Verses 20 to 23 return to developments following up the third day’s work. They describe the bringing into existence of living, animated beings from the “waters.” This was the work of the fifth day.

Into the sixth day’s work, verses 24 to 31, is compressed all the remaining “Sovereign work” of Creation. The subject matter of the first part of this section rather suggests that it might have been included in the third day’s work, but the inspired writer chose to limit the narrative of that “day” to the creation of non-sentient Nature, and to reserve the narrative of all sentient beings, from the lowest forms of organic, animal life to man, i.e., everything which has what the Hebrew text calls “nephesh chaiah”- “Soul of life” or “life soul,” for inclusion in the sixth day’s work.

In ancient times great symbolic importance was attached to numbers. The number “six” denoted “complete relationship” in anything. In geometry the same radius that produces any circle will divide that circle into six equal parts. Now the “circle” was always a symbol of what had no beginning or end, therefore, of Eternity. It also was the symbol of anything complete and perfect, a complete cycle or a complete work. The fact that the radius divided the circumference into six equal parts in perfect basic relationship to the whole circle. was obviously the reason for the complete creation being described as six manifestations of Divine Intelligence. It was the number of everything in “complete and perfect relationship.”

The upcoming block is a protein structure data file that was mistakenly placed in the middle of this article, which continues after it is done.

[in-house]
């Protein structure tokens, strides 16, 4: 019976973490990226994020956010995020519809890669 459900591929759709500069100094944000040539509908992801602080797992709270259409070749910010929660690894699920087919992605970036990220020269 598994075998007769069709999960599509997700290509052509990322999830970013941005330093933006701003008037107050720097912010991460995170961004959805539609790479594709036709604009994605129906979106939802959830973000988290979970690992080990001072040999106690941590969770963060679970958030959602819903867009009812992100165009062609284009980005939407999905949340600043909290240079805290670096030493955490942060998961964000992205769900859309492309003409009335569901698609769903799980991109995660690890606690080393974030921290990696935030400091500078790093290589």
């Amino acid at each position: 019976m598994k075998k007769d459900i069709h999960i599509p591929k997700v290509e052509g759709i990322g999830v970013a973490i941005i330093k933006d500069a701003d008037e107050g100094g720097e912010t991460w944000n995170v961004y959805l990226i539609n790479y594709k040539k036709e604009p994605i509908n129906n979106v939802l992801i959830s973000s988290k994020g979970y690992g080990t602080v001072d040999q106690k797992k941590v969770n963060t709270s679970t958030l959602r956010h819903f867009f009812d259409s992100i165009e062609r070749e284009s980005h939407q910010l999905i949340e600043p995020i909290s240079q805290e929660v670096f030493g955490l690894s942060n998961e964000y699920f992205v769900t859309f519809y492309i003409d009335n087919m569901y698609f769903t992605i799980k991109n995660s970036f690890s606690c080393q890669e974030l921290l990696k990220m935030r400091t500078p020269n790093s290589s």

As an instance of the importance of the significance given to the number “six,” it may be mentioned that one of the old Kabbalist writers asserted that the Bible began with the number “six.” He pointed out that the first word “bereshith” (“In principle”) could equally be read as two words: “bara”- “shith.” “Bara” “He created” and “shith” = a “hexad.” It was literally quite true. But, of course, that interpretation could not be used for a “translation” of the text. It was purely a hieroglyphic suggestion.

v. 9. And God said: “Let the waters under the heaven be gathered together into one place and let the dry land appear and it was so.”

The reader will by now be familiar with the meaning of the “waters,” and will understand that the “waters” below the “heavens” were the potentialities of the material Universe; but the Mosaic writer is concerning himself here, more directly, with the Earth than with the greater Universe beyond it, in order to lead up to the “human” story.